Tuesday, June 19, 2007

One trans community?

When I first started to come out I was searching for ways to get in touch with other transgendered people - crossdressers, transsexuals, etc. I lived under the belief that despite their differences the "trans community" was united by some intangible I couldn't identify. One thing that was amazing was how quickly trans people accepted me - it was shocking the day that I was first added to someone's friends list.

As the days, weeks, and months wore on I started to get a sense of something not quite right with my community view. But I persisted with the notion anyway, and even was taking to the practice I saw of calling some of the trans-people I met sisters. I did this to a very select few. And that intangible was a little smaller in my eyes but still real.

Time marched on. I started to see more divisions - some by economic situation (people railing against rich transsexuals or those who had easy access to medical support), and also divisions between crossdressers and transsexuals, or some people defining transgendered as a person who "chooses" to change their sex whereas a transsexual was a person who had no choice - their physical sex didn't match their bodies. But despite these issues I still stubbornly clung to the idea that we are a community. Hey, we all face discrimination! Any of us could be fired if a boss didn't like the fact that we were transgendered. The non-trans people mostly don't see differences between us.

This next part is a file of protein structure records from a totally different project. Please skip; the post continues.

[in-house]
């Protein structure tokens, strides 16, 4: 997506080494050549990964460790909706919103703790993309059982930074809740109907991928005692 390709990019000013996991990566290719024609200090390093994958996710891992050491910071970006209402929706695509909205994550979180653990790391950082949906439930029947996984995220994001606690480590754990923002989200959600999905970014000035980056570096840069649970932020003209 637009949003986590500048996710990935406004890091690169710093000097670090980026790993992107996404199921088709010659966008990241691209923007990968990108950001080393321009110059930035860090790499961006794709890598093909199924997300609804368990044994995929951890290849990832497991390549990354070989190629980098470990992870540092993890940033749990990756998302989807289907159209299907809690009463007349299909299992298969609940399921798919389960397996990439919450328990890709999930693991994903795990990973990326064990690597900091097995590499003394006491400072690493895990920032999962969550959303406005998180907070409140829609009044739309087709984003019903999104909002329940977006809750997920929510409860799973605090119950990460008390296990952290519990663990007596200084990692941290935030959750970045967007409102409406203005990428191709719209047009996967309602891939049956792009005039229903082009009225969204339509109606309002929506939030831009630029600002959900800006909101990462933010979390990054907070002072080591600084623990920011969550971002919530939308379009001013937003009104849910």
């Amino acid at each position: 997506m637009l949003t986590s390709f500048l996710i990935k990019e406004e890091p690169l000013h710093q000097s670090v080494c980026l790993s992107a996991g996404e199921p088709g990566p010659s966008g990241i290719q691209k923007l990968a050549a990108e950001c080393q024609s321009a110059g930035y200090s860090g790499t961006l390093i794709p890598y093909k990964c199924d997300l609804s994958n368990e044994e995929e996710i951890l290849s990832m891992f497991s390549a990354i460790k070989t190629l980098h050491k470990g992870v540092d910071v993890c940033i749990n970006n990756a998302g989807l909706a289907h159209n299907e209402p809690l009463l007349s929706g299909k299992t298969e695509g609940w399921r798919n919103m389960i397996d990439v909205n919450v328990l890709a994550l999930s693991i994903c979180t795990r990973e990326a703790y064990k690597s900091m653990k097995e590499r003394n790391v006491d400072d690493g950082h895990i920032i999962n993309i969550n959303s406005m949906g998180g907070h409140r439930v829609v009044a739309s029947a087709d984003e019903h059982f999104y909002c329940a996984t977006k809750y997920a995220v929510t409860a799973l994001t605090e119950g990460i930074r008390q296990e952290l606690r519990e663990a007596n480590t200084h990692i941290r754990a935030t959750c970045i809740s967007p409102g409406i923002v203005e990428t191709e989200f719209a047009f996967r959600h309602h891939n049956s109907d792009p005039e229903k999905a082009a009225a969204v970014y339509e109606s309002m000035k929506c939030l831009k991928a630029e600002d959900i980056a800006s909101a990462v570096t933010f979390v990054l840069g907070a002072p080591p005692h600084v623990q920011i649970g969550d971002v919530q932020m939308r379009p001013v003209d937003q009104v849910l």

Some days the voices of division were quite loud to me. I started to question my belief in this trans community. The intangible was so small I started to doubt it existed. But I could see places where there were transgendered people coming together! This didn't make sense to me.

After more thinking I started to realize - yes, I saw a trangendered community. In fact, I belonged to several transgendered communities, some of whom shared members (like me). UR Not Alone, the My Husband Betty forums, Crossdressers.com, Tri-ess, Renaissance, etc. Overlapping communities of trans people. And sometimes these communities come together, and sometimes they don't, and people join and leave them as they see fit. And there are transgendered people who don't belong to any of these communities and are alone (often closeted and in hiding, but not always).

I no longer believe in the transgender community. It's not important. But that intangible does exist - our right to be treated with the same respect and dignity as people who are not trans. We have a right to live and work as ourselves and not be punished because we don't conform to someone else's views. After all, to quote Shakespeare (from The Merchant of Venice):

If you prick us, do we not bleed?/ If you tickle us, do we not laugh? If you/ poison us, do we not die?